Baz Luhrmann's production of La Bohème ends its tryout run at San Francisco's Curran Theatre Nov. 10 on a high note, and not just Puccini's.
The Curran run of the classic opera was sold out three days after it earned enthusiastic reviews there, and sold about $300,000 in tickets the day the reviews appeared, a source confirmed.
Performances began Oct. 1 at the Curran and included the kinds of glitches that come with new productions — the set changes were taking longer than director Luhrmann wanted, so he made curtain speeches during some of the shows to let the audience know the work was still forming.
No advance box office figures are available to the press for the Broadway run that begins previews Nov. 29 at the Broadway Theatre, but observers say sales could explode once word of mouth spreads about Luhrmann and designer Catherine Martin's sensual work (they teamed on the Oscar-nominated musical film, "Moulin Rouge"). Their hip, young retelling of La Bohème was a smash in Australia in the 1990s.
The 1896 opera is being re-set from early 19th-century Paris to the Paris of 1957. The production is sung in Italian, with English supertitles. It opens on Broadway Dec. 8. On Oct. 15, the company of La Bohème celebrated the opening night of its pre-Broadway U.S. premiere in California, and shortly after began recording the cast album (expected on shelves Dec. 10). David Miller and Ekaterina Solovyeva played lovers Rodolfo and Mimi Oct. 15, and rotated throughout the run with two other lean, sexy, young couples. The multiple casting is necessary due to the show's vocal demands. As of Nov. 8, the exact performance schedule for Broadway had not been announced, but theatregoers will eventually be able to pick and choose their casts (despite the starless marquee). Lovers Mimi and Rodolfo were played by Russian soprano Ekaterina Solovyeva and American tenor David Miller for the first performance at the Curran (Oct. 1), and traded off with Lisa Hopkins and Jesus Garcia, and Wei Huang and Alfred Boe during the run.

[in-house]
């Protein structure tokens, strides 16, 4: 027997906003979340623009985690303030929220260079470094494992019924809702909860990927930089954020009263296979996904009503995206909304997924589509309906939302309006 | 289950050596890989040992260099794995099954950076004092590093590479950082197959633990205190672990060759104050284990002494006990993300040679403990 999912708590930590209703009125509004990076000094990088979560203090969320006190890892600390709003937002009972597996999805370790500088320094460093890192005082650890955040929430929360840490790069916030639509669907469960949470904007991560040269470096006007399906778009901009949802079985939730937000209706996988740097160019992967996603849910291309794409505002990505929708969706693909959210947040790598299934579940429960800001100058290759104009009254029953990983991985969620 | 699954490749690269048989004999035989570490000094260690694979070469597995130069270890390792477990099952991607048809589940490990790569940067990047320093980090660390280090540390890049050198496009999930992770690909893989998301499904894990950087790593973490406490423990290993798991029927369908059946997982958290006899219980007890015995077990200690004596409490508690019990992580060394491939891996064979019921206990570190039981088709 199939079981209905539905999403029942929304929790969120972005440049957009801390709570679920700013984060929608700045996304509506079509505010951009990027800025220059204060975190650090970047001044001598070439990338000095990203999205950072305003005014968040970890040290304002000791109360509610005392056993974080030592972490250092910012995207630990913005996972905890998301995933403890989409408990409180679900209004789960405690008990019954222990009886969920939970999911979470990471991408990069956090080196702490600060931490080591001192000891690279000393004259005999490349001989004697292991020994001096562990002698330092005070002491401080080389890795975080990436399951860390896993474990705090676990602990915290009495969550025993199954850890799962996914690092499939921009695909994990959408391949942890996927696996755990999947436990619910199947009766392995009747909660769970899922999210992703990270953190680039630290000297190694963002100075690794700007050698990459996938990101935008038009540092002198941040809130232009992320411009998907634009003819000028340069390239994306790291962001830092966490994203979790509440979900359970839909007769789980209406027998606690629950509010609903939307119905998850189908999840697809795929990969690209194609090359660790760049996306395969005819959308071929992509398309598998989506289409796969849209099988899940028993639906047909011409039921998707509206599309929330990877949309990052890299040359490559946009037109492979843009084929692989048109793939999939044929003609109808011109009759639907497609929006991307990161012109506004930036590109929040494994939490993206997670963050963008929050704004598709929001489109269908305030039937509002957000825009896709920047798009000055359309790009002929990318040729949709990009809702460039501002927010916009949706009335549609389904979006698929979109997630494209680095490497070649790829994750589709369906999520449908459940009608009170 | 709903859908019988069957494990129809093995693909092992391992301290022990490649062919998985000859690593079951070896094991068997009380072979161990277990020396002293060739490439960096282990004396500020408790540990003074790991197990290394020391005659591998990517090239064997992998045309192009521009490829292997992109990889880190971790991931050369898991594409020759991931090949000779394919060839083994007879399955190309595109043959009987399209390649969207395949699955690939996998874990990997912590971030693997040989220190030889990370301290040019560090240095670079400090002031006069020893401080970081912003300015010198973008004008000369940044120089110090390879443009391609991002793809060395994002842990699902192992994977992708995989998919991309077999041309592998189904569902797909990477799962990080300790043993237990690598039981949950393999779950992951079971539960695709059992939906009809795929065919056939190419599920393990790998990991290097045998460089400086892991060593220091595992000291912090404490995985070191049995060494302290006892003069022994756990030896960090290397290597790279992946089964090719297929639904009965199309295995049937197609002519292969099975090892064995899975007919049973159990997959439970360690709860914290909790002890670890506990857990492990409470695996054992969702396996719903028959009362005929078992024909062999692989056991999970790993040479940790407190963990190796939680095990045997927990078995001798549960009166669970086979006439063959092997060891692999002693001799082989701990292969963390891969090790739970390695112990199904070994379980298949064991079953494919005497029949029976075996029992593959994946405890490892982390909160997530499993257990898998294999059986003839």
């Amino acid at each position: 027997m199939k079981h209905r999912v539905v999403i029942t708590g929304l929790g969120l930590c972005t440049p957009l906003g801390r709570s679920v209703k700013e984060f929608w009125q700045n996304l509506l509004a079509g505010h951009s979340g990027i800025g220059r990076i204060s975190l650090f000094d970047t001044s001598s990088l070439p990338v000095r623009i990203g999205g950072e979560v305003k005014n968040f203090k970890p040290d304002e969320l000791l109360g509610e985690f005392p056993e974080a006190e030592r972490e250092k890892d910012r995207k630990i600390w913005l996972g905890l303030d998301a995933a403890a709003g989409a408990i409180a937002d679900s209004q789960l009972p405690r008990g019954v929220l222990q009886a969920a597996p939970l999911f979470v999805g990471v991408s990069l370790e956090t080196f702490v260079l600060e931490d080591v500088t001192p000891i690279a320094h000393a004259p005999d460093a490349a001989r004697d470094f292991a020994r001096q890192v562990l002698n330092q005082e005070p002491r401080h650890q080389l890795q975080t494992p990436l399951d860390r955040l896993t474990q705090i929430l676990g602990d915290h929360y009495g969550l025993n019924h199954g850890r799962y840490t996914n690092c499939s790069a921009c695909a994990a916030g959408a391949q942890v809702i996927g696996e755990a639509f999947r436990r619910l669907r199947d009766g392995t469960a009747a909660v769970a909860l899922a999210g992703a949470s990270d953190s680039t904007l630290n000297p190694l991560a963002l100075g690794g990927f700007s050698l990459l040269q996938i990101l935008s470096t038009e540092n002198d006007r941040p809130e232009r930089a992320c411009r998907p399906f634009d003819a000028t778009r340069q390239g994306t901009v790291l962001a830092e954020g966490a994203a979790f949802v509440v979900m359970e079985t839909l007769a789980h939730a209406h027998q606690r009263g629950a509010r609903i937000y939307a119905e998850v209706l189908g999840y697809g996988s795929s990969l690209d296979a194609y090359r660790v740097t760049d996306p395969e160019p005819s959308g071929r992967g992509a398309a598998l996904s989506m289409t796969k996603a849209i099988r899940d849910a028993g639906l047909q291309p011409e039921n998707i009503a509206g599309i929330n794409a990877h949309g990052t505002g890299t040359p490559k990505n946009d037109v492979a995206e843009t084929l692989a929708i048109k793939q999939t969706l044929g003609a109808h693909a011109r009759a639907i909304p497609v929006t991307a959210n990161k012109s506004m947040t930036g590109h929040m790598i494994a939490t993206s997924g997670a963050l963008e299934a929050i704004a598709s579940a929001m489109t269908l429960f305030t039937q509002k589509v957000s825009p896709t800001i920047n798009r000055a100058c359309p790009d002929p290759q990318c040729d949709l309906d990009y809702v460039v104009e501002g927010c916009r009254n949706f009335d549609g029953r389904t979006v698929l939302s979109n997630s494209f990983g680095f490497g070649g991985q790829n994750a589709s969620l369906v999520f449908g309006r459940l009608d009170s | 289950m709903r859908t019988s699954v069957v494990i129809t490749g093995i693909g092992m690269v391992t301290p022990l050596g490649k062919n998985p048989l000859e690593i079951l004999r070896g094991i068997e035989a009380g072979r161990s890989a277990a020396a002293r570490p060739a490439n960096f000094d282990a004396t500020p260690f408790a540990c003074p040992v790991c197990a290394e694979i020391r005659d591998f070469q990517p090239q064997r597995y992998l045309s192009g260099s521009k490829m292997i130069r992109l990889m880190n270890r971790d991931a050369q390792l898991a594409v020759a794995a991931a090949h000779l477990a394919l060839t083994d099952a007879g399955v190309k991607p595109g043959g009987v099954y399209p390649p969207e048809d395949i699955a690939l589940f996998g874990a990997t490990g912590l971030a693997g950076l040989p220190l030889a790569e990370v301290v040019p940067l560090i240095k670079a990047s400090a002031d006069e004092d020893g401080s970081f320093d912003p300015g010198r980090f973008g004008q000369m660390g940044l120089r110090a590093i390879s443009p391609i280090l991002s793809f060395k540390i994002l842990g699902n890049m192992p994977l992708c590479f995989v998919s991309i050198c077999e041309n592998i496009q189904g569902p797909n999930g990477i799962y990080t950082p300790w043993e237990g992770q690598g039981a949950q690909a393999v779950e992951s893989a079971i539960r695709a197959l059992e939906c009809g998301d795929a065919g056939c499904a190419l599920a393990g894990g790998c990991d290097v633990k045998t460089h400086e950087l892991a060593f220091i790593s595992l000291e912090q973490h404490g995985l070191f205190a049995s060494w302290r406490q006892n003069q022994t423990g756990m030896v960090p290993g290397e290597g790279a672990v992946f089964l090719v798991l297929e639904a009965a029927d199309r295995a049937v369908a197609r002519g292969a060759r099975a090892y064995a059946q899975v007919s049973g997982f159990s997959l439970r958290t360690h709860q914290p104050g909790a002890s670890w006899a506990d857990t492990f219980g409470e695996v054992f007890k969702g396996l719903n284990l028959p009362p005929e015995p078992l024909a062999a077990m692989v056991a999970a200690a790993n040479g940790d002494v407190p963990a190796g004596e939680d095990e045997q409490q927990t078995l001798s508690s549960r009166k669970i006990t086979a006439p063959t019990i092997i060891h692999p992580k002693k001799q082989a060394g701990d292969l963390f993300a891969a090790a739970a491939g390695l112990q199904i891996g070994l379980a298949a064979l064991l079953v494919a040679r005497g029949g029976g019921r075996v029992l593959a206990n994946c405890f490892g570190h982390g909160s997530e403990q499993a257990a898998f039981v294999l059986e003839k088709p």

No couple will perform more than three shows per week, though live theatre being what it is, the couples who rehearsed together and who appear in the print ads together may occasionally be broken up due to sickness or other circumstances (you can only imagine what couple might appear in the event of a nasty head cold, a blinding snow storm and halted public transportation some mid winter's night; that's when observers say theatre gets really exciting).
The roles of Marcello and Musetta are also double-cast and will rotate, with no performer playing more than four shows per week. Expect Jessica Comeau and Eugene Brancoveanu or Chloe Wright and Ben Davis.
The director and designer, married off-stage, seek to capture the romantic haze of Paris in the 1950s — the same world captured by the lens of photographer Robert Doisneau, whose subjects kissed rapturously on Paris streets.